This came out a couple days ago, but I haven’t had a chance to write it up. A deputy with the Lee County Sheriff’s Office was dismissed after a complaint about excessive force. The internal affairs investigation actually cited him for several things, including not being forthcoming in his report of the incident. He pulled a woman out of her car at gunpoint, while the car was still in gear, and she ended up being dragged along side it for a moment. Fortunately, nobody was hurt.
While this isolated incident pales in comparison to the recent wave of suspensions after the city-commissioned audit of Fort Myers PD, it is nonetheless disturbing. The encouraging thing is that we are not talking about a cover, rather that the deputy had consequences for his actions. Sheriff Mike Scott has shown time and again that he will act swiftly to punish misbehavior to protect the reputation of his department, particularly when there is any indication of dishonesty from his team. That’s the first step in building a strong reputation and confidence in the community.
Also troubling is that the woman’s attorney indicated to NBC2’s Jaclyn Bevis that there were not made aware that another witness had come forward, nor that there was an internal affairs investigation on the case. That sort of information is known as “Brady” material: which must be turned over to the defense. The failure to turn that over in discovery is likely a violation, and could result in the conviction being thrown out. The woman involved did get a reduced charge from DUI to reckless driving, which was already probably due to the arresting deputy’s aggressive behavior.
Fox4 has uploaded the raw video:
The Naples Police Department is currently fighting a Federal lawsuit for police misconduct, and the allegations that have come out in the course of the case are more and more shocking. In an affidavit filed Monday, a former Naples officer stated that he and his fellow officers were “constantly pressured” to increase numbers for arrests, stops, and citations, and that supervisors would chastise officers who did not “produce statistics”. The affidavit makes it sound as though the department had a de facto quota system that encouraged officers to be reckless.
The lawsuit claims over a million dollars in damages against former Officer Kyle Bradshaw, who has since left the department. The city was dismissed from the case, but could still end up on the hook for at least part of the damages Bradshaw could be facing. Bradshaw’s attorney contends he was just doing his job. Naples police, including Bradshaw, initially responded to Bayfront for a noise complaint, and things escalated quickly. There is video of the incident, which has been played to the jury for dramatic effect for the beating allegedly given to the suspects. The trial continues in Fort Myers this week.
Screenshot of video posted by Daniel Wirka
Social media, and citizen journalists, again demonstrate their importance to the system. After a social media post that depicted an officer throwing a woman to the ground, the Cape Coral Police Department has initiated an internal review, and put the officer involved on paid leave.
They have not yet ruled that his actions were unwarranted, but the video seems to demonstrate that he may have been more violent than necessary. There did not appear to be an immediate threat, and the officer did not even appear to identify himself before flinging her to the ground. It will be interesting to see what the brass says about this one…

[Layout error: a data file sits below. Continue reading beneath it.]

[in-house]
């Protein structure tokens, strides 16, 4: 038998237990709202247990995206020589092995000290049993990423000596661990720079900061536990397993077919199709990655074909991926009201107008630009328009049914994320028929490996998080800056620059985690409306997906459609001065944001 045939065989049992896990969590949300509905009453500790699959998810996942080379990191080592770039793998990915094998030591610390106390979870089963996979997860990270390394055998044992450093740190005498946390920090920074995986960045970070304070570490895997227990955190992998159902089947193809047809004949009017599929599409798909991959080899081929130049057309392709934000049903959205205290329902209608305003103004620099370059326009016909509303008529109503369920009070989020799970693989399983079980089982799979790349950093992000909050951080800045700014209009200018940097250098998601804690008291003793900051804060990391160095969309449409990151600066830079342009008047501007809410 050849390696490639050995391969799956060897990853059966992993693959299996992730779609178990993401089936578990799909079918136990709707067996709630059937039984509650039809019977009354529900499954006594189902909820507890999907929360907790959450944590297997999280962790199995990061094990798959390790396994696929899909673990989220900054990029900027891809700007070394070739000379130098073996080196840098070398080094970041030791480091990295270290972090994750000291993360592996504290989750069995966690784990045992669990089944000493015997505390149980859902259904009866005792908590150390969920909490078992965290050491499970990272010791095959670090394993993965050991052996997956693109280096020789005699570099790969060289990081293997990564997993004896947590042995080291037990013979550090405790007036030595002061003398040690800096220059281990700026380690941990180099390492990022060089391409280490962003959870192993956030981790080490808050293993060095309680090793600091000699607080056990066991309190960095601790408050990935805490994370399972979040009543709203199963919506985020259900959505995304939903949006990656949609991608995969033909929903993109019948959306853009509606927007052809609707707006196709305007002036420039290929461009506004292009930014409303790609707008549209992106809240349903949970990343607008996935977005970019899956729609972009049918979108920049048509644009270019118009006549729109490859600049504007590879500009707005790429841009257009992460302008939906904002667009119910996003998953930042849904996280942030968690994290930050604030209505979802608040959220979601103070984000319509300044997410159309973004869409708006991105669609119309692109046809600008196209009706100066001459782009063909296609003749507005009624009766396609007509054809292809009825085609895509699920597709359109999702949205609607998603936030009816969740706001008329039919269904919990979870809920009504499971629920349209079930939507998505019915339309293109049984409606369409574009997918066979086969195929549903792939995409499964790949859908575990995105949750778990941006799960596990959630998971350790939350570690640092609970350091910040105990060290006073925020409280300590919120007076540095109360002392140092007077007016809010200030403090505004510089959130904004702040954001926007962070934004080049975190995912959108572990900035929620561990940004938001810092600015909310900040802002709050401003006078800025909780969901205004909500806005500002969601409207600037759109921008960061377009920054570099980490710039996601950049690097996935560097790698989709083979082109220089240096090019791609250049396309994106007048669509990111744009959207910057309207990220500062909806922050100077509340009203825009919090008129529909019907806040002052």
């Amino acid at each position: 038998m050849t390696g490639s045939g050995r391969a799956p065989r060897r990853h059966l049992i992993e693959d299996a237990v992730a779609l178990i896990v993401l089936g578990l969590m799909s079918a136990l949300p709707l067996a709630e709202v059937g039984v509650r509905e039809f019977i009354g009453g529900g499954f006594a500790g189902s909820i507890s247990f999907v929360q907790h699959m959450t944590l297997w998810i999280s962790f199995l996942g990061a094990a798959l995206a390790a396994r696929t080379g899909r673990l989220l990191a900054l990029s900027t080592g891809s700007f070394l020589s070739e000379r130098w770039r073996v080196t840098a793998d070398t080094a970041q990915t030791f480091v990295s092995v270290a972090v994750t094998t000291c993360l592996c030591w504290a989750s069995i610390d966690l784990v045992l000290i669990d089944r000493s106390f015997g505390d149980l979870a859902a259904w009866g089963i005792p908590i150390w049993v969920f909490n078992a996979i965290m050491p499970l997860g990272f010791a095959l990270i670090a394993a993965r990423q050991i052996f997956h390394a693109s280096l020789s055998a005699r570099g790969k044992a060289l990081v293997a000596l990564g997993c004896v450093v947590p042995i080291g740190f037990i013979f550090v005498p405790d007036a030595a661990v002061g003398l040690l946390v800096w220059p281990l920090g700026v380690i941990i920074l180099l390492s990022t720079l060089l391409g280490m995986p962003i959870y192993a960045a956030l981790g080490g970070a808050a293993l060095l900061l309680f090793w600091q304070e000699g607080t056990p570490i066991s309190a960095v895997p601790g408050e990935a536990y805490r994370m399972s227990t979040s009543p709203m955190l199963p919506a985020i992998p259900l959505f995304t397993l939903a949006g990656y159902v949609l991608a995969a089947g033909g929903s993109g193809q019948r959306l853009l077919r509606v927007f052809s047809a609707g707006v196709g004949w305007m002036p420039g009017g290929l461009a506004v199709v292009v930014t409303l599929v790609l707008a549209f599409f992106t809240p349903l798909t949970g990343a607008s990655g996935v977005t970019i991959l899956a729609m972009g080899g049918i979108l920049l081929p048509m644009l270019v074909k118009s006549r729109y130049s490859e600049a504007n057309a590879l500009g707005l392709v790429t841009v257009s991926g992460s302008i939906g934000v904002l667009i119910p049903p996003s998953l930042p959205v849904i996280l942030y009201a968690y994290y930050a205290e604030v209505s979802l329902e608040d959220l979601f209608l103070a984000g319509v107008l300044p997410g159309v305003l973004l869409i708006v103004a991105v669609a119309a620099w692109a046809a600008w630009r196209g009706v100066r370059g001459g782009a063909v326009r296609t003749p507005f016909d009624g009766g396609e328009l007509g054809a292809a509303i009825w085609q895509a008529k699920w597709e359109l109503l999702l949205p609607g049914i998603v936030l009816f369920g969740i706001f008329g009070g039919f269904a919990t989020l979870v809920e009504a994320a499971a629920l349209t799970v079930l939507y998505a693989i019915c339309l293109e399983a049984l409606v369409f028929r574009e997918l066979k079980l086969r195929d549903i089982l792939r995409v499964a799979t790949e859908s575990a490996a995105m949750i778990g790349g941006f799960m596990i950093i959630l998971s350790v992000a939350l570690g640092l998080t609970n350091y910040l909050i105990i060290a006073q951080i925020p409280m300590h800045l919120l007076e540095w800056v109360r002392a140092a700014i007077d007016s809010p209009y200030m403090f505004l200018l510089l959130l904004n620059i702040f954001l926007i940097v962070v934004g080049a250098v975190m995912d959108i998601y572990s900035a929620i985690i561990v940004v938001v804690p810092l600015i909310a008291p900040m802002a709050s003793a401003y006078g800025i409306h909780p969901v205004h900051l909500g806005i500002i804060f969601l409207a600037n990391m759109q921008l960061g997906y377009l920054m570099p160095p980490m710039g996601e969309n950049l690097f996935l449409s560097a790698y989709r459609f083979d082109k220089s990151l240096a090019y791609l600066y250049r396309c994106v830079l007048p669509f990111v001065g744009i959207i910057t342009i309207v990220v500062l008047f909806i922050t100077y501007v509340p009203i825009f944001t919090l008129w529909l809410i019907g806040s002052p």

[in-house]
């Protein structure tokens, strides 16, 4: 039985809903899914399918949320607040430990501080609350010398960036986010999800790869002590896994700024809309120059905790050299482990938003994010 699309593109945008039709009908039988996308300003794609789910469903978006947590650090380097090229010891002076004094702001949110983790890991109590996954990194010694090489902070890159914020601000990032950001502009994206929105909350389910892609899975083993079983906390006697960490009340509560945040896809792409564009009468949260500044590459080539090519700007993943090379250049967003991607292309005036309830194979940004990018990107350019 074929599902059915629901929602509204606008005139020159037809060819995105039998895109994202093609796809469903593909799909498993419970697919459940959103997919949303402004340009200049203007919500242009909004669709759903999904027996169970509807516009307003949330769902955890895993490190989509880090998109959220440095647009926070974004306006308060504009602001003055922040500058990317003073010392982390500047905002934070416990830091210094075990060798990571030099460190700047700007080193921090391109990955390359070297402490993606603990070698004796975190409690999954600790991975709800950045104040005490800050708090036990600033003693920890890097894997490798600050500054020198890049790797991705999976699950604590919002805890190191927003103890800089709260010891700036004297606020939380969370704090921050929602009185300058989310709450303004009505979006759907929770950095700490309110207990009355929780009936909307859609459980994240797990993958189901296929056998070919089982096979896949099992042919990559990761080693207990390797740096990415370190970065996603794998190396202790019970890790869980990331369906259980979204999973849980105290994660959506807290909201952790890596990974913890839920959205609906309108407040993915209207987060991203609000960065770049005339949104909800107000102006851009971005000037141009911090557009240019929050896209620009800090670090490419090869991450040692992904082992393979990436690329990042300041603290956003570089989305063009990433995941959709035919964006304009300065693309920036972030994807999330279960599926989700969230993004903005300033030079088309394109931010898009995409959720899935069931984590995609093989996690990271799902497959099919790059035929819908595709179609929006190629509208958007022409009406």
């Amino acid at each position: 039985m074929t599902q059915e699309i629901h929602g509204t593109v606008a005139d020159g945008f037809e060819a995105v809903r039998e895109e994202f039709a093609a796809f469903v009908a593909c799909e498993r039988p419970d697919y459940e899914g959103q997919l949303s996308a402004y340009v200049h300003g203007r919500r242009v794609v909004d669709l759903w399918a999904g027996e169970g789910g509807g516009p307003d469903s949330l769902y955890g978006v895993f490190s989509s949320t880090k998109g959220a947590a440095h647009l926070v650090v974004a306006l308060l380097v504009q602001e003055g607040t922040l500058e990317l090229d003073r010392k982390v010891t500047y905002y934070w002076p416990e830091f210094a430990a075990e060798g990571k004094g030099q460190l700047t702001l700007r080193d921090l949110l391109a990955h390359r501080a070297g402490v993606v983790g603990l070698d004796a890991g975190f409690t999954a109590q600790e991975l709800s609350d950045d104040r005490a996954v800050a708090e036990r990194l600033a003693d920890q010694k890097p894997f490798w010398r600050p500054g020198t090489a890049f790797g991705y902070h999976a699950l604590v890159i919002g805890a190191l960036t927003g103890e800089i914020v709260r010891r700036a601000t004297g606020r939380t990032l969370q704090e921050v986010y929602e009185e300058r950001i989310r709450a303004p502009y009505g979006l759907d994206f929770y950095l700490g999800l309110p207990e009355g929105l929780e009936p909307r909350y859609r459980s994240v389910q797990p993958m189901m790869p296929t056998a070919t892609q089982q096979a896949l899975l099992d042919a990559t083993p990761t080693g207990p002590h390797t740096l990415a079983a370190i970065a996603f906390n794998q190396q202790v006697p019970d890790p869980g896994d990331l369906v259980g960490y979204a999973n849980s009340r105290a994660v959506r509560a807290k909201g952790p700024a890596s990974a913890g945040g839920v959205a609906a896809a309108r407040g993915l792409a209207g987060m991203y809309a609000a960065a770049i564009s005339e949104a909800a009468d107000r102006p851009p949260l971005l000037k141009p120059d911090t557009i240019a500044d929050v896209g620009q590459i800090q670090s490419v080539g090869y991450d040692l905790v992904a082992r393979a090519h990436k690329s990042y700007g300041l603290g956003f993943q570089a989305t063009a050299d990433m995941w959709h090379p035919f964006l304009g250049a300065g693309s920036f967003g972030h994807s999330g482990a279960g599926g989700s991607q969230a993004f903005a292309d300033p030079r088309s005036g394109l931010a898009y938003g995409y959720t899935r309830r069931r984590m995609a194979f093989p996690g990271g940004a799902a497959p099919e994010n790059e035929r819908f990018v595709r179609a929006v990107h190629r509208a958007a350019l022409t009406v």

It should be noted, the woman is clearly committing a battery by pushing and striking the man before the cop arrives, and would have also been subject to arrest for disorderly conduct.The issue is whether he handled the arrest appropriately. Kudos to the the Cape Coral PD for acting swiftly to address what will be a contentious issue.
You can watch the video on the CCPD web page: http://www.capecops.com/newsroom/2016/3/14/p
Sarah Graham has been accused of no crime, and the Naples News found no record of criminal history. She was stopped by a deputy-in-training and he asked to search her. When she responded that she knew her rights and declined to search, the deputy didn’t take it very well. She alleges that she started to leave and he proceeded to Tase her until she collapsed to the ground, and that he tased her again while she lay on the ground convulsing. The deputy, Brian Gardner, was subsequently reprimanded for improper use of non-deadly force, and reassigned from road training to the corrections department.
First, Ms. Graham is absolutely correct. She has a right to decline being searched. While a deputy may engage in a consensual encounter if he has no reasonable suspicion of a crime going on, the key word is consensual. He can only talk to someone as long as they consent to continue the encounter. They have a right to walk away, and he has a duty to let them go. Cops frequently don’t understand this. The report indicates he was reprimanded for his use of force. Secondly, he should also have been reprimanded for the illegal detention that he attempted. Ms. Graham has a strong suit against the department and Mr. Gardner, though I don’t know if her injuries warrant the maximum, which she is requesting.
A friend who was formerly in law enforcement feels that tasers can be the worst tool available to police. Where high restraint must be used before an officer is justified in using a firearm (deadly force), a much lower bar can be used to argue justification for a taser. That leads to officers overusing the taser, and freqently, as there are often no consequences. I applaud Ms. Graham for seeking to impose consequences for this dereliction of duty.